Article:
Though women buy more than 50 percent of autos sold in the U.S., the number of women who sell them is far less. Women who own dealerships, like Northampton’s Carla Cosenzi, are even scarcer.
Cosenzi, along with her brother, owns Country Nissan in Hadley, Country Hyundai and Northampton Volkswagen, both in Northampton. The face of the businesses started by her father — gracing their television ads for years — Cosenzi has expertly navigated the rapidly changing the auto sales industry. But working with cars was not actually the road she planned on taking.
“I never really saw myself as getting involved in the family business. I wanted to make my own path,” she said. After graduating from Northeastern University she went on to earn a Masters in Clinical Psychology from Columbia, and saw herself working in the research field. But when her dad convinced her to work for him while she sorted out her career plans, the then 24-year-old found herself surprised. “I fell in love with the business. I loved selling. I loved that it was so unexpected to have this young female on the sales floor. It made the experience of buying a car different than they expected, and for me, it just kind of clicked,” she said.
Cut to 15 years later, and Cosenzi is President of TommyCar Auto Group, running three dealerships and overseeing 105 employees. She’s not only working in a business heavily dominated by men, she’s leading it.
“I really struggled with that for years and years – I think I had to work harder,” she said of working in a world dominated by men. “When my brother came in the business, he walked in and was just accepted day one, even though he was younger and very new. It took me a long time to make my place and make a name for myself. It was boots on the ground. I had to come into my own confidence, but once I built that up, everything changed.”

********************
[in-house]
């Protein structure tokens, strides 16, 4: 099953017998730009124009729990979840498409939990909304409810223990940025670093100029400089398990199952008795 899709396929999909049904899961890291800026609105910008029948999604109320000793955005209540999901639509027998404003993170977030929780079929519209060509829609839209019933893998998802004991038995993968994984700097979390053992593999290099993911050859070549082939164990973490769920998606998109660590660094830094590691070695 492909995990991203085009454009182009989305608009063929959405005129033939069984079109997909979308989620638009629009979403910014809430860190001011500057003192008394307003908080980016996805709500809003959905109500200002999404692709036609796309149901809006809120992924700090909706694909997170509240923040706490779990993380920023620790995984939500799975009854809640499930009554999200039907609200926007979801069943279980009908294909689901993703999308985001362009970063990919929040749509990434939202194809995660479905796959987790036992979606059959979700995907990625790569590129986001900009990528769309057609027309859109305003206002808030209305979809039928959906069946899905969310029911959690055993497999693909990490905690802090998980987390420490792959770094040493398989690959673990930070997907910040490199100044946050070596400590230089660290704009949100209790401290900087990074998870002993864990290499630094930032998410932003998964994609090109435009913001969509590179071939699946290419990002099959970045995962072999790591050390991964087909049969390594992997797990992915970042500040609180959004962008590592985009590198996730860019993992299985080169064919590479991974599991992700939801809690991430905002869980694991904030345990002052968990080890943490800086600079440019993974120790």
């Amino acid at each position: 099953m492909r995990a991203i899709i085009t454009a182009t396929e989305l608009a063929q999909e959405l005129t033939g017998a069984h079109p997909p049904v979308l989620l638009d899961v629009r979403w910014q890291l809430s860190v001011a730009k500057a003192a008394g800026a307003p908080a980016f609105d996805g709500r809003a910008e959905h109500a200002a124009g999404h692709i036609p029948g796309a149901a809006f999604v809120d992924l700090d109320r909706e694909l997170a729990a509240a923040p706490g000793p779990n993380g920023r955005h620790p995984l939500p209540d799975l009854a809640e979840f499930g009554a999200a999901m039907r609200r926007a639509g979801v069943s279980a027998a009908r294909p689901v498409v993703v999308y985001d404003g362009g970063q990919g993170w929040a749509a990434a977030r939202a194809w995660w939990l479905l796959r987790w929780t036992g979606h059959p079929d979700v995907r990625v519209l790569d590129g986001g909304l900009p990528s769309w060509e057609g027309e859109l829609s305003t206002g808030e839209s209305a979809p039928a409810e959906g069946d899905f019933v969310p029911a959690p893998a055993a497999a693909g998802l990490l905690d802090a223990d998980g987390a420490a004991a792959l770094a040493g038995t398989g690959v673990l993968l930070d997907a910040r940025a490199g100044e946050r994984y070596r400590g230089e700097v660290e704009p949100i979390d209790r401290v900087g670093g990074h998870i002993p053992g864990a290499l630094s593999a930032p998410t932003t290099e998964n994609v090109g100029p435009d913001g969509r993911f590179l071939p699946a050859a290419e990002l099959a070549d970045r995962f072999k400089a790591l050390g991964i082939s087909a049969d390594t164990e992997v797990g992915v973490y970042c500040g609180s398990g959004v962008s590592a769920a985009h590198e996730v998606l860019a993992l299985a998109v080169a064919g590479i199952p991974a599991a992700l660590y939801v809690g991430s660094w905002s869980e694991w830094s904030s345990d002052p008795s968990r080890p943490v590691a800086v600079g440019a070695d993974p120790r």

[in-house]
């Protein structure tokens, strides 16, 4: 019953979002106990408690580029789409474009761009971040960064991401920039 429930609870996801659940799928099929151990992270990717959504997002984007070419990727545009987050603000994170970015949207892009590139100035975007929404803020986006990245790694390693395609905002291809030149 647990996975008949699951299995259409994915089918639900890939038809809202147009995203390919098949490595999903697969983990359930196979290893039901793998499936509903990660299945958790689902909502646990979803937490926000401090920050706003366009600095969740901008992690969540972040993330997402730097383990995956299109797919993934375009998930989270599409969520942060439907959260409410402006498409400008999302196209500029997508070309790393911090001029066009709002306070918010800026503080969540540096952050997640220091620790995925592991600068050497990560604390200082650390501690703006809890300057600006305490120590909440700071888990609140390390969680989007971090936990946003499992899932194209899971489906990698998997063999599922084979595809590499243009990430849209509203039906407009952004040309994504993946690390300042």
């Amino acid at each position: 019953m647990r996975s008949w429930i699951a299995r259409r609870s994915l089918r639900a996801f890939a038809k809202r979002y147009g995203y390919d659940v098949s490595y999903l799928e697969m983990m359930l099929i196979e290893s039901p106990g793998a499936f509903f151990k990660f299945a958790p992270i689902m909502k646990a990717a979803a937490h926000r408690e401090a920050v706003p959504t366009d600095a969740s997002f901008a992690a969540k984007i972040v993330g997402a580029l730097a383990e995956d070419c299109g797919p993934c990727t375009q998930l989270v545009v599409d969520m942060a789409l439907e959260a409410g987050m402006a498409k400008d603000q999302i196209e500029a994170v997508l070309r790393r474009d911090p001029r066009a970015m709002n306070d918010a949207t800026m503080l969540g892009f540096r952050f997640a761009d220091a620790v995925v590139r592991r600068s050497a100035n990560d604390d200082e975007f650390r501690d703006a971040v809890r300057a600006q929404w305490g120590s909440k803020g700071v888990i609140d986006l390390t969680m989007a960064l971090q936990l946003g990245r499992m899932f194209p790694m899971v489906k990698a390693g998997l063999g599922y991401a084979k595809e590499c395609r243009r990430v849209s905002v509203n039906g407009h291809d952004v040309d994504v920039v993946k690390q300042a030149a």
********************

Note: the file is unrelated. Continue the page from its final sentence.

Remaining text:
Cosenzi, who is mom to 4-year-old daughter Talia and 2-year-old son Niko, said having children has impacted the way she runs her business, giving her a newfound “balance.” Motherhood has provided her with a different appreciation for her employees who have kids, and has inspired her to find new ways to give back. The charitable arm of her business, Carla Cares, supports non-profit organizations and causes across the region, provides scholarships and has a presence at community events. Their annual golf tournament, in memory of Cosenzi’s father, Tom, has raised more than $830,000 for Dana-Farber Cancer Institute.
Cosenzi admits it can be a challenge to strike the right work-life balance, but she hopes to be setting an example for her children – especially her daughter.
“I want her to see that I can enjoy my career and still be a good mom,” she said. “I would say that for all moms: it’s possible to do both. Lose the guilt, and find a middle ground. When you’re at work give it 100 percent and when you’re at home give it 100 percent, and try not to cross the two.”
BY AMANDA COLLINS BERNIER, SHAWNA SHENETTE PHOTOGRAPHY